I bought the iPod Touch and set wifi up in my house, and felt the wonderful feeling of keitai culture once again back in Canada. When I moved to Korea, my iPod came with me, and became my saving grace. Korea is the most wired place on earth, so I was able to subscribe to a wifi program and my iPod touch was like an iPhone for quite a while. I depended on the translator, the maps, the calendar… All the little applications that we don’t realize that change our life.

When you live in a country where you’re not a native speaker, life can be… difficult. I can’t imagine living in Japan or Korea without my keitai or my iPod touch or eventually my iPhone. The constant connection to the “outside” world. English in my hand. A translator 24 hours a day. Maps, guides, walkthroughs and information about things you may never have understood. Things you would have if you were born there.


Not actually my phone. But the break was near identical.

Not actually my phone. But the break was near identical.

The only reason I didn’t scream out curses when I flipped over my phone and saw the completely shattered glass was because my 3rd year students were there, watching me with horror. A smashed smart phone is like watching your own child be horribly killed (If you don’t have kids. I suppose. It felt like it.) I was biting my lip to stop myself from screaming out profanities until I could taste it, and dashed off before my boys would see me sobbing.

Immediately, I ran off to my classroom, dusting the glass off my phone as I called my phone company. I had set up insurance on my phone out of fear of this happening. Speaking to the woman on the english line, she directed me to the Olleh Plaza (which is headquarters!) and told me I could get my phone sent off for repairs and it would be mostly covered and take a few days. The thought of sending my phone off somewhere was terrifying.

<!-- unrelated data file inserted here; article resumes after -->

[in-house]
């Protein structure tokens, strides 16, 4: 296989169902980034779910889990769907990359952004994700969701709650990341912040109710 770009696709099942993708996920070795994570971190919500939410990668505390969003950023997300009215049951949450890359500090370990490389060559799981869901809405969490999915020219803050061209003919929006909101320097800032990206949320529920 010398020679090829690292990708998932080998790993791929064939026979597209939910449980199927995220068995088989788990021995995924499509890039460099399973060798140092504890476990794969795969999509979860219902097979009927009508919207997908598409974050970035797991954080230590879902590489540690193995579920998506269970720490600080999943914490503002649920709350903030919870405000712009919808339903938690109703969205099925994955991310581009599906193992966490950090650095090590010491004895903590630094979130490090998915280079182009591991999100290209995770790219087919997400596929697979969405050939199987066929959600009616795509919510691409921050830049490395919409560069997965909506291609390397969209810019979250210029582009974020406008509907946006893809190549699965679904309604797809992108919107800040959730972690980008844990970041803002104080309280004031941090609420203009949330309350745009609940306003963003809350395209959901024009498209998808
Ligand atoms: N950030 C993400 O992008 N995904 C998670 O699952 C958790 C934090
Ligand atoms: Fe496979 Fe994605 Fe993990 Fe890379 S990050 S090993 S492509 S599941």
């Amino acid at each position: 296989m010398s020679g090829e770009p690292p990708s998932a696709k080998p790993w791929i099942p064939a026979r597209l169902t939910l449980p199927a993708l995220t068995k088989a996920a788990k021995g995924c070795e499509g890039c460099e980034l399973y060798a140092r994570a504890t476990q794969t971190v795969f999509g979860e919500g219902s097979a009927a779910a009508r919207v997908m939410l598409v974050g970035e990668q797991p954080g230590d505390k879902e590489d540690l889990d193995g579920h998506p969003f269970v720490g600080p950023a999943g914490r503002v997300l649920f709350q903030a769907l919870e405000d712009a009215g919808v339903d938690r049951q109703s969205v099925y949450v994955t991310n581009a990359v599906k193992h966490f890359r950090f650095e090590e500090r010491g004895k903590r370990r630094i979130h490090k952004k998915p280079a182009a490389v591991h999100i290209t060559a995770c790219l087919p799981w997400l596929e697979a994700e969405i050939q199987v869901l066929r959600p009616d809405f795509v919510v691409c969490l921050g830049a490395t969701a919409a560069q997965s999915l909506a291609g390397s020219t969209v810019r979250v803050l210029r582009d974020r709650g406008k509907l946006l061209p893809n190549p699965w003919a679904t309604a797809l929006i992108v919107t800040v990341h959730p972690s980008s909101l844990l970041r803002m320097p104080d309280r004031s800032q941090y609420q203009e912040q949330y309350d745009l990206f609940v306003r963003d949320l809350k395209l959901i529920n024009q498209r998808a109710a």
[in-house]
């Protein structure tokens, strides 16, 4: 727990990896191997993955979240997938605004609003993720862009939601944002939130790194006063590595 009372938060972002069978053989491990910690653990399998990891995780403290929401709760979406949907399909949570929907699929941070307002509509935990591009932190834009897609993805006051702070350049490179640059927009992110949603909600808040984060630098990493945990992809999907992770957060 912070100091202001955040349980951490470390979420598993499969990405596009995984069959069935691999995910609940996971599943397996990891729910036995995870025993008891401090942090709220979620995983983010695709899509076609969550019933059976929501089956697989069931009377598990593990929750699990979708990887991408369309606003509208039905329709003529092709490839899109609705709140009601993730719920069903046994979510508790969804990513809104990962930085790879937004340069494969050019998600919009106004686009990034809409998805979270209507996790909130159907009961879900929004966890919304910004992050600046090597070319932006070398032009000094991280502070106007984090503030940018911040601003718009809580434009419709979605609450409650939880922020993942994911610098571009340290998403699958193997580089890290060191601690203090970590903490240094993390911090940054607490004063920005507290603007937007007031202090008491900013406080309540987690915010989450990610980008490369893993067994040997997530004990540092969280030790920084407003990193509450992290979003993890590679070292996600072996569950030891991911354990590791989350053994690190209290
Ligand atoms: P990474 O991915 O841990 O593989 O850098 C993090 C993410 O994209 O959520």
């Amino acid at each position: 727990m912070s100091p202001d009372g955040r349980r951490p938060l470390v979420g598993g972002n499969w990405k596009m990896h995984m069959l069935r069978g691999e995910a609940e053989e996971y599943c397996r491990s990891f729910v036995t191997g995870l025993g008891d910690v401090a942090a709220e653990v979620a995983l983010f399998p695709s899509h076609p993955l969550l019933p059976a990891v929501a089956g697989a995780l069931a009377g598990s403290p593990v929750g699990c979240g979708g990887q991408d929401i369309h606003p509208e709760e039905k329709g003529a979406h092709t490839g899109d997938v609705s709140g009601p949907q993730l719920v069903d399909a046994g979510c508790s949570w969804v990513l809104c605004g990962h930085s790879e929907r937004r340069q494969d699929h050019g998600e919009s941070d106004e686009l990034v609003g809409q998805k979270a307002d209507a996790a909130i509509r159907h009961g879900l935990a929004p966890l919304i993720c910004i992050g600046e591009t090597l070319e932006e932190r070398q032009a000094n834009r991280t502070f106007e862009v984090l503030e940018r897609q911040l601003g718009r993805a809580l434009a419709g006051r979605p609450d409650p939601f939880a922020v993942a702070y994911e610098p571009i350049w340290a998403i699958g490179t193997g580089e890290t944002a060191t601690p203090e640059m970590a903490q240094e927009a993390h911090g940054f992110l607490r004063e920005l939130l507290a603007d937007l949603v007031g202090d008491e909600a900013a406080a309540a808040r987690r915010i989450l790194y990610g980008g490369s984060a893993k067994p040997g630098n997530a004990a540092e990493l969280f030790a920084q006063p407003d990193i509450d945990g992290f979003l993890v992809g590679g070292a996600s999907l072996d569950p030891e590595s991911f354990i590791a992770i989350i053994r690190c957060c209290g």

“Can I just… exchange it? Somewhere? Please?”

Apparently not. But I was promised a replacement phone for the time being and they’d do it quickly.

So I ran to the Olleh headquarters right after work and got in line. And this is when the trouble began.

It turned out that the girl on the phone had been wrong. About everything. Olleh Plaza did NOT have a service desk. And even then, there was a specific one for Apple. When I showed them the text with the address, they were stunned. I was given an address for an Apple repair shop, and told I had an hour to get there. So I cabbed to the shop in a frantic run. Got to the repair shop, and she had been wrong, again. They would not give me a replacement phone. Apparently, that was back at Olleh Plaza. Which at this time was closed. So I was stuck this store, being asked if I had an alternative number I could be reached at when I dropped off my phone. Nobody on the phone seemed to understand that getting just one smartphone contract as a foreigner in Korea was difficult. To have an ALTERNATIVE number was almost insulting. I could go on and on about how bad the customer service was with Olleh, but… I have someone else to complain about.